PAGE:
People read things from good writers. Writers like Hemingway and Shakespeare and Tom Clancy and Stephanie Meyer. (Hey, everybody’s opinion of a good writer is a little different.)

You’re a small business owner. Why would anybody read something that you wrote?

Easy. Because people who read blogs aren’t looking for the next literary masterpiece. They’re looking for a solution to a problem, an answer to a question, or guidance in making a purchasing decision. It’s not about your writing skills- it’s about your expertise. So write about what your customers care about!

Okay, you’ll need some basic skills. Basic grammar, access to spellcheck, that sort of thing. But if you can clearly communicate your insider knowledge with simple, skimmable language in order to answer a common question or address a customer pain, you’ve got what it takes to write a compelling business blog.

Your blog readers don’t care if you can spin a sentence like Tolstoy or weave a world like Tolkien. They want to get to know you, your company, and your field of expertise. A 2016 study found that 47% of buyers engaged with 3-5 pieces of online content before they bothered to contact a sales rep. Nearly half.

That means they want to research you. They want to research what you know and what you stand for before they make a decision to work with you. The more opportunity you give them to see why you’re worth doing business with, the better chance you have of opening up a whole new channel for leads.

Get Help If You Need It.

Hey, we understand. The idea of starting a small business blog can seem overwhelming. I’m here to tell you that you absolutely can do it.

But it does take some time to do, and some practice to do well. If you want to accelerate your website’s inbound marketing strategy with business blogging, you can always rely on help.

If you’re looking for a professional to help you with business blogging, let me know. I can help with strategy, planning, and even writing blogs for you based on your expertise.

If you need ongoing help with your blog, check out our business blogging packages at SuperWebPros. We’d love to help your business grow.

Selling Everything But Myself: Why I (Still) Dread Self-Promotion

Business Blogging, Creative Writing


Ever been in sales?

If so, you can still hear it, if you try. Dig down deep. Remember. Hold your briefcase to your ear like a conch shell.

Instead of the rush of the sea, you will hear your old manager. Your mentor. Your well meaning uncle. A chorus of past salesmen, whispering words of wisdom:

“You don’t sell your product. You sell yourself.


I am terrible at selling myself. I always have been.

It’s not that I’m reserved, or introverted, or concerned about saying the wrong thing. I’m great with words. Words are kind of my thing. I’m blessed enough to make a living off my words.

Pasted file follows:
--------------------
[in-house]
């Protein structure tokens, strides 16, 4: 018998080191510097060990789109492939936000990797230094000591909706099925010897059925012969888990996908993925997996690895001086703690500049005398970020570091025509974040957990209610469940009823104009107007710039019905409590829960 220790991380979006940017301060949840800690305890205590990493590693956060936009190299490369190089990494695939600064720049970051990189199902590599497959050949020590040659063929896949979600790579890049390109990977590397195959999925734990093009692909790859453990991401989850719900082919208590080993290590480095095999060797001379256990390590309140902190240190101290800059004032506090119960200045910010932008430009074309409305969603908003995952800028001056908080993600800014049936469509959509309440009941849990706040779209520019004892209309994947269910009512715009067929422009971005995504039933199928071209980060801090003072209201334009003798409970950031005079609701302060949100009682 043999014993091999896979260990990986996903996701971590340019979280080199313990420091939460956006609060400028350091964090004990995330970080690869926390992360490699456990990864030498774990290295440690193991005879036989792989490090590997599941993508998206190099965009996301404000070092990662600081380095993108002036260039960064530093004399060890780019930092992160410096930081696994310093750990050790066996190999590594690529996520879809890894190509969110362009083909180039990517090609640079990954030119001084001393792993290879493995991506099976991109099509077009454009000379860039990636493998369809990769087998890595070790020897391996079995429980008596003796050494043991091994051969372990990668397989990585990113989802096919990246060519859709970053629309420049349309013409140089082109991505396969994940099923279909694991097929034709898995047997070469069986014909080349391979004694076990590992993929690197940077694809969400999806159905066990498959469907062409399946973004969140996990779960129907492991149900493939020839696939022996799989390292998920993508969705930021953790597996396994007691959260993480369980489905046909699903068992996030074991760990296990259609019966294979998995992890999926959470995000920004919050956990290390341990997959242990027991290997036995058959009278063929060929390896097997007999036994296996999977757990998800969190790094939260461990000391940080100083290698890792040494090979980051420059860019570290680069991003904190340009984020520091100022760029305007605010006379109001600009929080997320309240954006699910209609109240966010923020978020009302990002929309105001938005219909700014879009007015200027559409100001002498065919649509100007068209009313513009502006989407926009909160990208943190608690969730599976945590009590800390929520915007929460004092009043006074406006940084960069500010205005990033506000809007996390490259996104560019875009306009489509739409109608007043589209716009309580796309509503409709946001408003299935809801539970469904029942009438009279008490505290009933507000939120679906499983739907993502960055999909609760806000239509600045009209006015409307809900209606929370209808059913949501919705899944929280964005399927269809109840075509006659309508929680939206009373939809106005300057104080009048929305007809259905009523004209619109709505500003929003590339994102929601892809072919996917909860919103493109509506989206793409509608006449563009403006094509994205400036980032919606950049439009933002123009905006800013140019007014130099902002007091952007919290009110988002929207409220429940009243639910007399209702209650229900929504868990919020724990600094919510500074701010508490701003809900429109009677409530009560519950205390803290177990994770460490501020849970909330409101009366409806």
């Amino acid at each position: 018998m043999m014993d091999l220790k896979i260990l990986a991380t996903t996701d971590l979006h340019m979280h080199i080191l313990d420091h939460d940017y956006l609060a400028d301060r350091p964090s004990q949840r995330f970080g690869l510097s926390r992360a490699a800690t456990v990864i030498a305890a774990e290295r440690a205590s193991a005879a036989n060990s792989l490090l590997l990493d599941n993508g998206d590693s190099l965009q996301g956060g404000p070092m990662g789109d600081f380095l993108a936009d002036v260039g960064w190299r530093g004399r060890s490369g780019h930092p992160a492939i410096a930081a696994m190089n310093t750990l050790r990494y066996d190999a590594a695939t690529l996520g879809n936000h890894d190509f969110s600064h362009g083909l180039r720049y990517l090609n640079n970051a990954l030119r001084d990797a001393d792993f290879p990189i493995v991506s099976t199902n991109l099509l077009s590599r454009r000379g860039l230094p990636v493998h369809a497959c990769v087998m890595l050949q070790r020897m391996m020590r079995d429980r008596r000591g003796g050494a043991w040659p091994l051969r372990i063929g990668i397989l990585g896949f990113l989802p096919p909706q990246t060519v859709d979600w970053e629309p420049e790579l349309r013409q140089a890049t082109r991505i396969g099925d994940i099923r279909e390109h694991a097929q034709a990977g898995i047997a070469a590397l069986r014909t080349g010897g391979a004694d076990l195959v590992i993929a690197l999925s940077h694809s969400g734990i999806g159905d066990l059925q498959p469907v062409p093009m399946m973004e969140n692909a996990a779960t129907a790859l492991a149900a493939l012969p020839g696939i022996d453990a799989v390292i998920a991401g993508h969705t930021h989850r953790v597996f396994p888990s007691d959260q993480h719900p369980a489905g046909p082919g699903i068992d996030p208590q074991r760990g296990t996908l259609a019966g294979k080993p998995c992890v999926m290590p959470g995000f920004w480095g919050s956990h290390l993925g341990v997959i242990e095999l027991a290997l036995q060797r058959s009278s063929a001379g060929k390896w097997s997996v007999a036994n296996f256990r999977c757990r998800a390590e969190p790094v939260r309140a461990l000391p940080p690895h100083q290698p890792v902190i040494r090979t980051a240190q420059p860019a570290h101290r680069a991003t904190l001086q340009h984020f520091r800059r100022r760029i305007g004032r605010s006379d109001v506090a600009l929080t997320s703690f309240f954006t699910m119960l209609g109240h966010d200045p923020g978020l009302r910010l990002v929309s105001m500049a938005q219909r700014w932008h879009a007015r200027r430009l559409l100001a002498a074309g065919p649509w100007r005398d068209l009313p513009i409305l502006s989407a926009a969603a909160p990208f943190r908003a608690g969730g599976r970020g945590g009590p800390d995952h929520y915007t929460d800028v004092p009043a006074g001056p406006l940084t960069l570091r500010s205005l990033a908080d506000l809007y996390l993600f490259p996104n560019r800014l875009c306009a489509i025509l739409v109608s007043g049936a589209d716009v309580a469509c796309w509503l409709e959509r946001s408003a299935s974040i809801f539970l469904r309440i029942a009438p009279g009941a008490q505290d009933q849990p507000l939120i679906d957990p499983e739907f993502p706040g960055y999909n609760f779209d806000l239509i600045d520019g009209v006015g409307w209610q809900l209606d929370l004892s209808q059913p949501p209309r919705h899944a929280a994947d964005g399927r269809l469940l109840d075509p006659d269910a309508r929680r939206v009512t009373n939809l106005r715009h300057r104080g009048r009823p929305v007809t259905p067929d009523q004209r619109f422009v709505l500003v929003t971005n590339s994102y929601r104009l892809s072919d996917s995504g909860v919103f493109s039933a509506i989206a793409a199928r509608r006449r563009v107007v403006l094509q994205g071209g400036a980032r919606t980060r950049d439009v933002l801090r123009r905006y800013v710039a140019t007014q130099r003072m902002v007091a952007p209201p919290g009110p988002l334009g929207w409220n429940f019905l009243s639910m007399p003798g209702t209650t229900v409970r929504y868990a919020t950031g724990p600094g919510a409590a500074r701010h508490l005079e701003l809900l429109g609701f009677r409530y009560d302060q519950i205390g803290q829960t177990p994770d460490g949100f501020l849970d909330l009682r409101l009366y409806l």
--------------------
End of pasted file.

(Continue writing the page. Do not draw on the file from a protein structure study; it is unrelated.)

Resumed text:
And I don’t have any strong negative feelings about sales, either. Sure, there are dishonest and slimy salespeople out there. I hate that. I mean, there’s a Gallup poll about honesty in professions which reveals that only 2% of car salesmen are considered to have “very high” ethical standards.

(As a former car salesman, I think that perception is pretty well deserved.)

But with that being said, there are also some really great salespeople who genuinely try and connect people with products and services that suit their needs. Sales is a necessary service.

When it comes to my clients, I’m great at selling. And even in my personal life… when I come across a short story I love, a record I can’t stop listening to, or a banging breakfast taco, (looking at you, Good Truckin’ Diner,) I have no problem being a top notch promoter. A champion cheerleader.


(Sorry. You didn’t do anything to deserve this visual.)


What does this mean? Well, it’s pretty simple.

The problem I have with selling myself doesn’t have anything to do with the selling. It’s a problem with myself.


I’m not alone. Most people hate self-promotion.

And I think a lot of it comes down to humility.

We love humble people. We don’t like people who brag and boast about how awesome they are. It’s tacky, it’s self-absorbed, and it’s something that society tries to train out of us.

(Well. When it’s not training you to spend all your time updating your Insta feed.)

Everybody loves to talk about themselves, but nobody wants to be that person who always talks about themselves.

Real talk: I’m very scared of being seen as that guy. I don’t have the best feelings about myself, and I tend to assume that other people feel the same way that I do, or that they’re paying as close attention to my faults as I am.

(It’s called the spotlight effect, and it’s pretty messed up.)

So even when I do something I’m really proud of, like publishing a story, I spend a lot of time trying to find a way to promote it without coming off like an arrogant jerk.

Usually, it manifests as wishy-washy language and softening statements. Like a nerd trying to ask out their prom date.

“Um, hi. I- uh- wrote this thing, and I was just wondering if, like, you wanted to check it out or something. Or not. Whatever. No pressure.”